Ukraine prime minister submits resignation before talks

Parliament also scraps anti-protest laws, in moves the opposition calls a 'step to victory'

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Ukraine's prime minister has resigned and the country's parliament has scrapped draconian anti-protest laws, moves aimed at ending a two-month standoff with demonstrators.

The decision on the protests laws was made in a special parliamentary session in Kiev on Tuesday, shortly before the prime minister, Mykola Azarov, offered to stand down in a bid to ease tensions between protesters and the government.

Ukraine President Viktor Yanukovich accepted Azarov's resignation. Opposition leaders, who have called for the removal of the president, described the moves as "a step to victory.”

Al Jazeera's Nick Spicer, reporting from Kiev, said the prime minister was regarded as responsible for much of the violence during the crackdown on protesters.

"The prime minister was despised by the people on the streets. He was seen as responsible for the crackdowns," he said. "The opposition said this was a small step. A big step would be the resignation of the president."

Opposition leader Vitali Klitschko said the prime minister's resignation and an end to anti-protest laws, which are intended to placate the unrest in Kiev, "a small step to victory."
Dmitry Korotaev/Kommersant Photo/Getty Images

The anti-protest laws, which restricted movement and assembly, and threatened tough jail terms for transgressors, had been passed earlier this month as demonstrations against Yanukovich continued unabated for two months.

Originally the protests were over the government's failure to sign a European Union trade deal, but the anti-protest laws added another level to the demonstrations.

The laws punished the occupation of public buildings with up to five years in prison, outlawed protest convoys of more than five cars and banned opposition activists from wearing masks or helmets.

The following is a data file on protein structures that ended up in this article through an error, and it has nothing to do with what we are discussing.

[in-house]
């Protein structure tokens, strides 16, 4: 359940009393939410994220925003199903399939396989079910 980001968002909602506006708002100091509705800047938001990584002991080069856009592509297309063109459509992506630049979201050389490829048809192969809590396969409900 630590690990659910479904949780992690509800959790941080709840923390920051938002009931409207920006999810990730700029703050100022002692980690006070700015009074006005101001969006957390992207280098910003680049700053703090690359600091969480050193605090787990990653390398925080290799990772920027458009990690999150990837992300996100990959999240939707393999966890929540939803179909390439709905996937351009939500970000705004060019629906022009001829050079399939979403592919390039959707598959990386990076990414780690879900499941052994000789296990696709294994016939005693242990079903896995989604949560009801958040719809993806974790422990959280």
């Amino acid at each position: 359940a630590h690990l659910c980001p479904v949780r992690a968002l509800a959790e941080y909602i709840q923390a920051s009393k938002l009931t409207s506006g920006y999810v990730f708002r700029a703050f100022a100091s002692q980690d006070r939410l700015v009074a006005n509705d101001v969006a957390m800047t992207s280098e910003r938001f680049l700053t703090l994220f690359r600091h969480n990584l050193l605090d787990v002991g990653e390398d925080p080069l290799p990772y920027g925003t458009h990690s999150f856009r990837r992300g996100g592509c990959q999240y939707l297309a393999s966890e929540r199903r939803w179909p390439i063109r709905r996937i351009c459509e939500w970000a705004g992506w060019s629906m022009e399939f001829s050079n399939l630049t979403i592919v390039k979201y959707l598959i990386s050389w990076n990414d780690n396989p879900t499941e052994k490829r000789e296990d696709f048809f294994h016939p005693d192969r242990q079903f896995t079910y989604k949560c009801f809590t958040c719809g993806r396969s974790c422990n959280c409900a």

After the special parliamentary session, Yanukovich called U.S. vice-president Joe Biden. According to a White House readout of the call, Biden welcomed the parliamentary repeal of the anti-protest laws and urged the Ukrainian president to sign it.

He also encouraged Yanukovich and the opposition to continue working together to pass an amnesty law for jailed protesters and to continue working toward a new government acceptable to all parties. 

Yanukovich hopes the repeal of the laws, and Azarov's resignation, will put an end to the escalating violence that saw the protests turn deadly last week. 

Azarov said he was offering to step down "with the aim of creating extra means for finding a social-political compromise, for the sake of a peaceful settlement of the conflict."

But Azarov had also been publicly humiliated by Yanukovich's offer over the weekend to give his job to former economy minister Arseny Yatsenyuk, one of the opposition's leaders, in an effort to stem the rising protests against his rule. Yatsenyuk turned the offer down.

Opposition leader Vitaly Klitschko said Azarov's announcement was only "a step to victory".

"For several months we have been saying that what is happening in the streets is also the result of the policies of the current government. This is not victory but a step to victory," said Klitschko, leader of the UDAR (Punch) party.

The president stopped short of proposing amnesty for dozens of arrested protesters until demonstrators stopped occupying buildings and ended their protests, a major sticking point for Tuesday's talks.

Al Jazeera and wire services

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